Thank Yous


My desire to open a movie theatre in Port Townsend would have come to a fruitless end if I had not had the good fortune to meet a cast of characters with the talent and desire to turn my dream into reality.

After trying to open a theatre in Port Townsend for five years, I received a call at home one evening from Phil Johnson.  His exact words remain with me to this day: “Are you still trying to open your theatre?  The old Rose is for sale.  I used to go there as a kid, and I’d like to see it reopened.”  It was a quintessential moment.  If I had been a character in a cartoon strip, the bubble above my head would have contained the words, “I’ve found my angel.”

It was another two-and-a-half years before the Rose reopened, but the collaborative process and friendship that blossomed between Phil, his wonderfully intuitive wife Sandy, and myself, is a bond that has only grown stronger over the years.  Without them, the Rose would never have reopened.   In those early years Phil was still a building contractor, and it was his crew who brought this theatre back to life.  His lead carpenter, Earl Kliemann, spent weeks on a scaffold restoring the tin ceiling.  And Joe Calabrese, a local paint and wallpaper expert, also spent weeks on a scaffold in the cold, unheated auditorium carefully removing layers of paint from the murals we discovered.

To this day, I thank my lucky stars that I met Barbara Marseille.  Barbara introduced herself to me as a semi-retired interior designer from Chicago.  But her idea of semi-retirement ran the rest of us – years younger! – ragged.  She was a force of nature with exquisite taste.  I shudder to think what the beautiful Rose would look like without her creative input.  Most of what you see when you enter this theatre – the colors, carpet, fabrics, wall paper, - and the aesthetic sensibility that ties it all together, is the work of Barbara.  She was a gift, and I miss her dearly.  She passed away in 2008 at the age of 76, but her work lives on in the Rose, and in homes and public buildings throughout Port Townsend.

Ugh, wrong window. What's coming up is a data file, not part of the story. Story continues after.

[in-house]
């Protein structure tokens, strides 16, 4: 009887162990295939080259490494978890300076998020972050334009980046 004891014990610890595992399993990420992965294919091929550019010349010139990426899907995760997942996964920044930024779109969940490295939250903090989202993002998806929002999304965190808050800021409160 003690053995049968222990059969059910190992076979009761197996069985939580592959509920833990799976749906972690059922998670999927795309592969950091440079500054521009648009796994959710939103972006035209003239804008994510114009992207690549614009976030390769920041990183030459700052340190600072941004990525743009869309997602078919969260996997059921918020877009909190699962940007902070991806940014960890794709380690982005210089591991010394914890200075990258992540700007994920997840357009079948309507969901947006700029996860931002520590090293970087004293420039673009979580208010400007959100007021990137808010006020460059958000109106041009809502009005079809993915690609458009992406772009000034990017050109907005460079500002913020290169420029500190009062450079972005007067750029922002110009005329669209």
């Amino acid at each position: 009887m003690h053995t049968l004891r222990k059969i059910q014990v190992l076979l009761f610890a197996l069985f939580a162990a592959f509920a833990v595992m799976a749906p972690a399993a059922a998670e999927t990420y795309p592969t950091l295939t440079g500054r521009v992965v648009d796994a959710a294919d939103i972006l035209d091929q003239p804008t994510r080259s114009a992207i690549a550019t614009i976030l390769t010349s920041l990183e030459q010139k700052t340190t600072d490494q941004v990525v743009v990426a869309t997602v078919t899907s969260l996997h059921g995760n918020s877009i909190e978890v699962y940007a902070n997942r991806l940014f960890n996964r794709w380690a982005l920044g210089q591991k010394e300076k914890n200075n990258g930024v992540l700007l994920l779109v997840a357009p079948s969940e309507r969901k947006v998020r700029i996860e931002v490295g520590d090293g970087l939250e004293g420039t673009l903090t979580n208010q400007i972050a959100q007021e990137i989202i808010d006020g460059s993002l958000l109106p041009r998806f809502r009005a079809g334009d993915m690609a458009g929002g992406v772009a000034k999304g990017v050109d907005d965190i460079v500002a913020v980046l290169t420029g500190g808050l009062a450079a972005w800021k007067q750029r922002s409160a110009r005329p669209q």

The sudden possibility of a state grant for the restoration of the Rose building necessitated architectural drawings pronto.  I called Chris Carson, an architect in Seattle who I’d only recently met, pleaded my case, and he agreed to see me in his office.  While he set to work for a few hours, I wandered around Pioneer Square, and while rummaging through a second-hand store, I found an old black-and-white postcard of the Rose Theatre.  I took this unexpected discovery as a good omen.  Chris and his business partner Rick Hiner became the architects for the entire project, including the addition of the Rosebud Cinema in 1995.  And Rick has remained involved as we prepare for the opening of the Starlight Room this summer.

Just as making a film is a collaborative undertaking, restoring the Rose with these key players was also a collaborative process.  It was a great working partnership that contributed to making the Rose what it is today, and for years to come.